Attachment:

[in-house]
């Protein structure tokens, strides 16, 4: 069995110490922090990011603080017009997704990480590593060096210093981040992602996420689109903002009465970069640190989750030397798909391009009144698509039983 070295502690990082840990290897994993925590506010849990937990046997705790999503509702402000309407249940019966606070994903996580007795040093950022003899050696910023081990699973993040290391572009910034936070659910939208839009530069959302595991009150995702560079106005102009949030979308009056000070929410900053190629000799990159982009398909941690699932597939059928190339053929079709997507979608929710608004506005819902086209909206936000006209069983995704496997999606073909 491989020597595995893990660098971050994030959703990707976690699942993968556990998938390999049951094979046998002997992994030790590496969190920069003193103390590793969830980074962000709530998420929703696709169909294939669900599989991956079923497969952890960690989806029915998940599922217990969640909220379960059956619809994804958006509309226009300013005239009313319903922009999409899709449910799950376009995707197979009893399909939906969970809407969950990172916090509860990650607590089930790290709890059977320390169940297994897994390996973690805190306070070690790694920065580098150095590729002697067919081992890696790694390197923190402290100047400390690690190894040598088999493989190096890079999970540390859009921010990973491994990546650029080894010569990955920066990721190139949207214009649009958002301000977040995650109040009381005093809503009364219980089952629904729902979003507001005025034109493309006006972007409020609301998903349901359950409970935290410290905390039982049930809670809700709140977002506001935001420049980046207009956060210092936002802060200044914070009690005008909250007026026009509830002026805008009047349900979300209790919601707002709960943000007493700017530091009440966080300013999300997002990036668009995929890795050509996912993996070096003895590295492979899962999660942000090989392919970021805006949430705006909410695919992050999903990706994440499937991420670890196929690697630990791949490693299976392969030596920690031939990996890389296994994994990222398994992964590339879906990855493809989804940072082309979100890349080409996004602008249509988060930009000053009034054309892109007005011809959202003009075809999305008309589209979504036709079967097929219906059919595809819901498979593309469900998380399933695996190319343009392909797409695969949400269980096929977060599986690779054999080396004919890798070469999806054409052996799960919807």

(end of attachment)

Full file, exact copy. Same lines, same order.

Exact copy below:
[in-house]
């Protein structure tokens, strides 16, 4: 069995110490922090990011603080017009997704990480590593060096210093981040992602996420689109903002009465970069640190989750030397798909391009009144698509039983 070295502690990082840990290897994993925590506010849990937990046997705790999503509702402000309407249940019966606070994903996580007795040093950022003899050696910023081990699973993040290391572009910034936070659910939208839009530069959302595991009150995702560079106005102009949030979308009056000070929410900053190629000799990159982009398909941690699932597939059928190339053929079709997507979608929710608004506005819902086209909206936000006209069983995704496997999606073909 491989020597595995893990660098971050994030959703990707976690699942993968556990998938390999049951094979046998002997992994030790590496969190920069003193103390590793969830980074962000709530998420929703696709169909294939669900599989991956079923497969952890960690989806029915998940599922217990969640909220379960059956619809994804958006509309226009300013005239009313319903922009999409899709449910799950376009995707197979009893399909939906969970809407969950990172916090509860990650607590089930790290709890059977320390169940297994897994390996973690805190306070070690790694920065580098150095590729002697067919081992890696790694390197923190402290100047400390690690190894040598088999493989190096890079999970540390859009921010990973491994990546650029080894010569990955920066990721190139949207214009649009958002301000977040995650109040009381005093809503009364219980089952629904729902979003507001005025034109493309006006972007409020609301998903349901359950409970935290410290905390039982049930809670809700709140977002506001935001420049980046207009956060210092936002802060200044914070009690005008909250007026026009509830002026805008009047349900979300209790919601707002709960943000007493700017530091009440966080300013999300997002990036668009995929890795050509996912993996070096003895590295492979899962999660942000090989392919970021805006949430705006909410695919992050999903990706994440499937991420670890196929690697630990791949490693299976392969030596920690031939990996890389296994994994990222398994992964590339879906990855493809989804940072082309979100890349080409996004602008249509988060930009000053009034054309892109007005011809959202003009075809999305008309589209979504036709079967097929219906059919595809819901498979593309469900998380399933695996190319343009392909797409695969949400269980096929977060599986690779054999080396004919890798070469999806054409052996799960919807």